Head has been doing his job as a journalist, or as much as anyone is allowed here. I don't view him as a loose cannon or having crossed a line and the mess he is in is solely as a result of laws that don't exist anywhere else. If he hadn't filed the story he did, which the beeb editors were clearly happy with, then whilst those in Thailand would have already been aware of this, largely thanks to Drummond, a wider audience wouldn't have been.margaretcarnes wrote:A difficult one - Head has crossed the line many times and really should know better by now. It's as if the BBC have let him act like a lose canon in Thailand, because they should have known what he was getting into, and the risks.
As his employer the Beeb maybe believes it can sort out the mess Head is in, but if so it underestimates the way things work.
What we don't know though is how much freedom Head has been allowed in digging for his stories, and whether he has overstepped his BBC remit. If he has overstepped the mark do they abandon him to Thai justice? The alternative would appear to be that the BBC tries to accept responsibility, and I don't believe that would work.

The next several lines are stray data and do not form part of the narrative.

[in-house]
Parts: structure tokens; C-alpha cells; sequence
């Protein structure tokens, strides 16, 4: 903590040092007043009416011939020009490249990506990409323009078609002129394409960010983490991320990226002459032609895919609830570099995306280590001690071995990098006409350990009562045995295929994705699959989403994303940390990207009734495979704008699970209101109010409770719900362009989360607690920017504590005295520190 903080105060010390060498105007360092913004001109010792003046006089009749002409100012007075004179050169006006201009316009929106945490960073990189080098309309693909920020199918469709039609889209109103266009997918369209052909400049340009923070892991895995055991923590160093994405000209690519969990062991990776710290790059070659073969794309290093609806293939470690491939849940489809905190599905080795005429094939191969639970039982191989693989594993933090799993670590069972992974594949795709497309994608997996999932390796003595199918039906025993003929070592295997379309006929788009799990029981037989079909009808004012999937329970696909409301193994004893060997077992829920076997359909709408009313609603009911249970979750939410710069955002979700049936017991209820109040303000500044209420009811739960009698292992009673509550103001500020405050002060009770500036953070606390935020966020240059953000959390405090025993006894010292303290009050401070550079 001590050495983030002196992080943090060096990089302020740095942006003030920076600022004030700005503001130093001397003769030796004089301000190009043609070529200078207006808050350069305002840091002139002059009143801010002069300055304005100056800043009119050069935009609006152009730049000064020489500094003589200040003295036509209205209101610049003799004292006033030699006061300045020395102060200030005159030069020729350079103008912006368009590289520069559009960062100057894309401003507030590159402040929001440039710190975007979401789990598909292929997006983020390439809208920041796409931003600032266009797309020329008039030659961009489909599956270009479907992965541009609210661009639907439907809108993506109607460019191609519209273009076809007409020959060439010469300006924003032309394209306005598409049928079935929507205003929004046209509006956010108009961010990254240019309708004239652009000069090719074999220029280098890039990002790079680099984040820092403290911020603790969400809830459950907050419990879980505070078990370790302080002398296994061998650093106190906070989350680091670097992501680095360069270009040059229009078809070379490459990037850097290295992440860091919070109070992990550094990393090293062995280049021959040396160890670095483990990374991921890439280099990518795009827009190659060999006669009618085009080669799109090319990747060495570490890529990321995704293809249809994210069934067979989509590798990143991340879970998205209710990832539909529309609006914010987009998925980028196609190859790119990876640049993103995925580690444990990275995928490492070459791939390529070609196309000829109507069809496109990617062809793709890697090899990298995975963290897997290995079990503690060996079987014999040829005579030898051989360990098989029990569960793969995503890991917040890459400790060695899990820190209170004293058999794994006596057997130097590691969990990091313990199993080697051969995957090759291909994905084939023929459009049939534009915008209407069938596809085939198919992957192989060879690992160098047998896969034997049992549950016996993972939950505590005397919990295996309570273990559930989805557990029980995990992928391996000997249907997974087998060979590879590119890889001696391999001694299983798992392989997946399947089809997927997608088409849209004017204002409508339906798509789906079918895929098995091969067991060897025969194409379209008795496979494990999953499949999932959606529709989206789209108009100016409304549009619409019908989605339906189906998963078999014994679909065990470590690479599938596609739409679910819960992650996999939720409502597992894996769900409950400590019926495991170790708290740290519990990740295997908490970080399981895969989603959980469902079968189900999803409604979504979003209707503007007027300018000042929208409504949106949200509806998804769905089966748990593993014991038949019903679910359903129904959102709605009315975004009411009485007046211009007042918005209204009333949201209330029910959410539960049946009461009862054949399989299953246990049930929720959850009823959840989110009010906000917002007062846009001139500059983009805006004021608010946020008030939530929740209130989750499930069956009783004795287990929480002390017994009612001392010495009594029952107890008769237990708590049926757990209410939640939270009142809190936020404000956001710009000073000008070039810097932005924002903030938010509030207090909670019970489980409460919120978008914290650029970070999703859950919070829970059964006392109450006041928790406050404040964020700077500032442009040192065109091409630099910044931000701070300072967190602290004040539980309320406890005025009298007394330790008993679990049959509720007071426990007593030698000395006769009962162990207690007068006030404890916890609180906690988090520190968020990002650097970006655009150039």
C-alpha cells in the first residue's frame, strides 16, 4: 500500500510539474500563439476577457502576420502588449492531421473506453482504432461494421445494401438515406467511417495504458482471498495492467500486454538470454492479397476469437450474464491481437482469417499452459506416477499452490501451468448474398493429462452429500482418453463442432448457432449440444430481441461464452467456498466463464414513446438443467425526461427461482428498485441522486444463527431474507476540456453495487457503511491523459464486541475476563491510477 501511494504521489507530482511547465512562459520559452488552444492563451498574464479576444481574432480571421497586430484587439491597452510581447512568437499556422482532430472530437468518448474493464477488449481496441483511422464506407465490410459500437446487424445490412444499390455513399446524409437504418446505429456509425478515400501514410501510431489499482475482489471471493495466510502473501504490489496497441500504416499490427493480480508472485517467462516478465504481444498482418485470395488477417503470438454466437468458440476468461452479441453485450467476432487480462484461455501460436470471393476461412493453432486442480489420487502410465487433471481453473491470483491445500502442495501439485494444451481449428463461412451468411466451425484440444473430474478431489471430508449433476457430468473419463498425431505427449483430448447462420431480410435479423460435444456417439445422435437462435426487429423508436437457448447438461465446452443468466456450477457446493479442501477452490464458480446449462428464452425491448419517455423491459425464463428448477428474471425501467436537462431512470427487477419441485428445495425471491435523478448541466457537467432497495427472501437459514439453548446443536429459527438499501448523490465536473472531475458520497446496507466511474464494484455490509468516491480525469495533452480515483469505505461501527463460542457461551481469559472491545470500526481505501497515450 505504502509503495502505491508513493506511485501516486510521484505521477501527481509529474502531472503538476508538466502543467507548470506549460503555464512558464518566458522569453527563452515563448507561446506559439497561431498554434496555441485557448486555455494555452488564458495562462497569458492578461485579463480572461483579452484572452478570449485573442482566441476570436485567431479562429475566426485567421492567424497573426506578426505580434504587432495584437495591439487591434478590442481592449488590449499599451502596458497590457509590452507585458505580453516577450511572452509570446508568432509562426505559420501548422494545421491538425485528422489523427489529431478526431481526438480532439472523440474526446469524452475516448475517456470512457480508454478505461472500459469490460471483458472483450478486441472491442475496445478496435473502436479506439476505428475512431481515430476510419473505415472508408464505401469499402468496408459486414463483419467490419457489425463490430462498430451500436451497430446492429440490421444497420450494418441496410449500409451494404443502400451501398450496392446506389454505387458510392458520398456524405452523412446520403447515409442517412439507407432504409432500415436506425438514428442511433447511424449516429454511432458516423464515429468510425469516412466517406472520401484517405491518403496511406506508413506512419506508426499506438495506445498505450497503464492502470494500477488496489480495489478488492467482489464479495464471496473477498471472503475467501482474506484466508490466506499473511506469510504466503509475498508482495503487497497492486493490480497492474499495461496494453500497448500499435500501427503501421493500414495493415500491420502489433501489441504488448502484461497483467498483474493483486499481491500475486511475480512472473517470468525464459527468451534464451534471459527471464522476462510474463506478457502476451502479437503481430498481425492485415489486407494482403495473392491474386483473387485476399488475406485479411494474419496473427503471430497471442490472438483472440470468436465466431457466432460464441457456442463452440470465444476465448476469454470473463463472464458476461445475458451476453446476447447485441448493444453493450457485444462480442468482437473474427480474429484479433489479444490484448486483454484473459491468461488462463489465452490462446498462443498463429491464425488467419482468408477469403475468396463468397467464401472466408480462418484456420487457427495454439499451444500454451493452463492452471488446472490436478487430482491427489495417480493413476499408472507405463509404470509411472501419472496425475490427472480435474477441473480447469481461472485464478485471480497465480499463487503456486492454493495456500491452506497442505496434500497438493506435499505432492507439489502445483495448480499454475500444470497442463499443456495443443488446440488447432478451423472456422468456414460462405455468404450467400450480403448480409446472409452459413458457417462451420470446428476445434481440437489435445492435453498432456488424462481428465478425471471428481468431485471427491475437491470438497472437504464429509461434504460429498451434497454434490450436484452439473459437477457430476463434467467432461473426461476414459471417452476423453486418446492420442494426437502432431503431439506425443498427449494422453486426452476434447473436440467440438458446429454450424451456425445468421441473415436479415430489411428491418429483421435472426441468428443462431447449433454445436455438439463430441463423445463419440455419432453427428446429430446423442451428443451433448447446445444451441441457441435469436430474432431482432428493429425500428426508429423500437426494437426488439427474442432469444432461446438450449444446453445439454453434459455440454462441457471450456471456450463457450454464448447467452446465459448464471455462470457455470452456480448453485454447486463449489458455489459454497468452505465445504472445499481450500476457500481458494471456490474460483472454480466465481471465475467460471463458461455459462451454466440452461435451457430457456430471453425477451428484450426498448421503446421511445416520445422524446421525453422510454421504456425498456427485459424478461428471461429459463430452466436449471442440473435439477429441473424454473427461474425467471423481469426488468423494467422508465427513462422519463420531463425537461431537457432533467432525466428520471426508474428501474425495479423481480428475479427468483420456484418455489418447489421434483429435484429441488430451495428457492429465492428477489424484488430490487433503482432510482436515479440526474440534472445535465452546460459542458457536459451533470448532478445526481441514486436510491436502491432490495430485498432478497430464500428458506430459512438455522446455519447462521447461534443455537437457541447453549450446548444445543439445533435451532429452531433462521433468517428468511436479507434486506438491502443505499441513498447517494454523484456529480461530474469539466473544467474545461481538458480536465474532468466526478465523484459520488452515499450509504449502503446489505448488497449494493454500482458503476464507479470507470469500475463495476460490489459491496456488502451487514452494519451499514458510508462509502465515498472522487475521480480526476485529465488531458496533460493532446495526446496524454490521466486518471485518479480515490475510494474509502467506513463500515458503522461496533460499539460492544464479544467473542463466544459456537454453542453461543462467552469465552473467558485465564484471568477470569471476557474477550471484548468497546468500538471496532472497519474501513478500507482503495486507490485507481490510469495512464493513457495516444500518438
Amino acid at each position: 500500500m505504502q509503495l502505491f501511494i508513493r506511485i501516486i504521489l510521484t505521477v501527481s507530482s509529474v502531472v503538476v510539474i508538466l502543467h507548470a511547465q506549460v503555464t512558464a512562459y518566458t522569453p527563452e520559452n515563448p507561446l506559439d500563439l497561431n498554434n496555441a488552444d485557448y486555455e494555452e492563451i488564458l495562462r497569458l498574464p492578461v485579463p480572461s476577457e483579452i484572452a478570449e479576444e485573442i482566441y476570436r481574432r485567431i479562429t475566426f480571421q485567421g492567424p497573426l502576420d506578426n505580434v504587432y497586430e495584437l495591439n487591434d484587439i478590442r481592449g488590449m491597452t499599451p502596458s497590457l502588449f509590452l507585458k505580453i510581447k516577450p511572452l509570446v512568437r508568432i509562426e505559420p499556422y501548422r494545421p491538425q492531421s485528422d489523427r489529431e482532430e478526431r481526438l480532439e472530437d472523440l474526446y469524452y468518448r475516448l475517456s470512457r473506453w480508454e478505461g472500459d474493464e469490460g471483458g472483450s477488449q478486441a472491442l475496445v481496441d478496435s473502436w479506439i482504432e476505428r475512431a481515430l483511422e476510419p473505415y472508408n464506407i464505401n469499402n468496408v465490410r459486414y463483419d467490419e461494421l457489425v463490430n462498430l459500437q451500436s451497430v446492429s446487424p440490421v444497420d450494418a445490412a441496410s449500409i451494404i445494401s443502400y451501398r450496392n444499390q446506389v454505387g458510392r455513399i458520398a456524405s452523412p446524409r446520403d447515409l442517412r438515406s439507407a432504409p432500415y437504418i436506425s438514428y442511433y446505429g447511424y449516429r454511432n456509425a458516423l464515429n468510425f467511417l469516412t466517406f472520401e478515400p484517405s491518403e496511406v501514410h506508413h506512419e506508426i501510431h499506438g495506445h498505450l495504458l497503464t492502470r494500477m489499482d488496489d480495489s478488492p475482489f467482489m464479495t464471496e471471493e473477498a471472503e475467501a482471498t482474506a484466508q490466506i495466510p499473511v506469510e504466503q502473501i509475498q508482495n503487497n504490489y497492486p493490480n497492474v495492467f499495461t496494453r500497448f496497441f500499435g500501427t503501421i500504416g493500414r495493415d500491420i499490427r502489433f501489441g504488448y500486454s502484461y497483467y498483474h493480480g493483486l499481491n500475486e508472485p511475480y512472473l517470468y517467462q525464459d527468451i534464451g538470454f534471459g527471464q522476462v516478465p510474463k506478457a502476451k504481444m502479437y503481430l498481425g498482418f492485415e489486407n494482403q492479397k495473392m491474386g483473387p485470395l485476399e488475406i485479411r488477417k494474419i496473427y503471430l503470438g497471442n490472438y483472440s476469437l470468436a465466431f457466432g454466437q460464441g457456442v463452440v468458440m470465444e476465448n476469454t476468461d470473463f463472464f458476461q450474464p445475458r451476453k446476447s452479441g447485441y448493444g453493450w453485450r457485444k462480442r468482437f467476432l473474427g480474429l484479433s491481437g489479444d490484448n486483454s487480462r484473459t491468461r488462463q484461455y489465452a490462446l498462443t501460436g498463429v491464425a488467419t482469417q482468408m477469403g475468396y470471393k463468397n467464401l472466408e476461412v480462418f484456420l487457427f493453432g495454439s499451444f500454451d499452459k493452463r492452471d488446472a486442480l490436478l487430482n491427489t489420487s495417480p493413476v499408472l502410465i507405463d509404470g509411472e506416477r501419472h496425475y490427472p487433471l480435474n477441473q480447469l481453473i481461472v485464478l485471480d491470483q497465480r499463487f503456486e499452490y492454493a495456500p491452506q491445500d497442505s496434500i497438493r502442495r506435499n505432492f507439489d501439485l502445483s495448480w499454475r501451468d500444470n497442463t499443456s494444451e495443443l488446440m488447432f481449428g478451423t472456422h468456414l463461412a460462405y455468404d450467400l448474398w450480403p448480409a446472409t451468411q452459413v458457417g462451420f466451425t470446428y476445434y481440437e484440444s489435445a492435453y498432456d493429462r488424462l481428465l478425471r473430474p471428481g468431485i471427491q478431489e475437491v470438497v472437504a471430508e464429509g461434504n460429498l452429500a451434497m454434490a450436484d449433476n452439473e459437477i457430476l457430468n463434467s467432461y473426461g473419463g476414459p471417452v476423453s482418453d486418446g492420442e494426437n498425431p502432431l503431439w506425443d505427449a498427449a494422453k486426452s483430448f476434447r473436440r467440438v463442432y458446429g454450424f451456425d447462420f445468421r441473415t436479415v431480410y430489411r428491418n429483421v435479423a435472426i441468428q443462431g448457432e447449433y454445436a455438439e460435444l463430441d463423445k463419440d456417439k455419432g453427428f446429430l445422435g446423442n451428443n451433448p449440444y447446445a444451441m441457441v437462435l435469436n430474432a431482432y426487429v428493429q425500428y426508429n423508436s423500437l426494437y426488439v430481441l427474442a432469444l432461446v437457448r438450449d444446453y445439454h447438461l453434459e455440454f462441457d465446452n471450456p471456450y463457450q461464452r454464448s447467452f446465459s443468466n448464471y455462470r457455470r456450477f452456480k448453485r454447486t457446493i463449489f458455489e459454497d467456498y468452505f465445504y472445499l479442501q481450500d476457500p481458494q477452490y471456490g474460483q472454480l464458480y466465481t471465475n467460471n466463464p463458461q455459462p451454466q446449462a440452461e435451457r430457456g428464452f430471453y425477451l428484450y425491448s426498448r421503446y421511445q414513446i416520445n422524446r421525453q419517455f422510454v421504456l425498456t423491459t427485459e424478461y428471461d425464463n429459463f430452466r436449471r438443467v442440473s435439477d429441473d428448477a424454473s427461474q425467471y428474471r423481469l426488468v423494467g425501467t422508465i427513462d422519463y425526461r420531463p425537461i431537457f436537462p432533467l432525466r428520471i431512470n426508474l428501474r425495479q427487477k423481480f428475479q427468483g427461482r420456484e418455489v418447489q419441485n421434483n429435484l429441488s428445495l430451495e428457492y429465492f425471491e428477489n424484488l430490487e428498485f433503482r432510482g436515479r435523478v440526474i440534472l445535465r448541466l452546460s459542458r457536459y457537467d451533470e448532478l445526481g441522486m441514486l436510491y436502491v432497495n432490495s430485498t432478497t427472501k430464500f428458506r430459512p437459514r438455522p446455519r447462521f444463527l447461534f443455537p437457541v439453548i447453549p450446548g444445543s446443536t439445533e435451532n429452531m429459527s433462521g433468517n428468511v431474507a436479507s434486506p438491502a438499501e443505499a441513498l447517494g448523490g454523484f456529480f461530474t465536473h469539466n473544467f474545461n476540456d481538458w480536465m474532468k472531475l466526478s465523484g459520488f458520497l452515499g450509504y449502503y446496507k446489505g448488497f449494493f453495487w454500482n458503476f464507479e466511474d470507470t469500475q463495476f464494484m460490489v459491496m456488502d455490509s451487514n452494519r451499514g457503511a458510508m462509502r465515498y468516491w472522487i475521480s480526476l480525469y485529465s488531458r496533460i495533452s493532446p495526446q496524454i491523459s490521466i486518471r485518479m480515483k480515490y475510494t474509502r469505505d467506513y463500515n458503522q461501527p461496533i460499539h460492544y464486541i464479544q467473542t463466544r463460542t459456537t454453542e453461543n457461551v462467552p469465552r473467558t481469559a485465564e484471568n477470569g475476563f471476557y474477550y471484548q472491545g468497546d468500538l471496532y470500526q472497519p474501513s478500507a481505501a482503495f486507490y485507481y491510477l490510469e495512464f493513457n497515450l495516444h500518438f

When this matter was first reported on a couple of months or so ago. The beeb issued a statement that they were fully standing by Head. Nothing has changed in that respect. I think there's more at stake here than Head's fate. It's about the future of independent journalism not just in Thailand, but many other places and this has the potential to become a test case.
Phuketwan went out of business because of similar prosecutions, even though they were cleared. The Bangkok Post and other media outlets don't have the balls to stand up for what they believe is right and are a waste of space as a consequence, so maybe it needs a global organisation like the beeb to come along and be the standard bearer. Let's see who blinks first.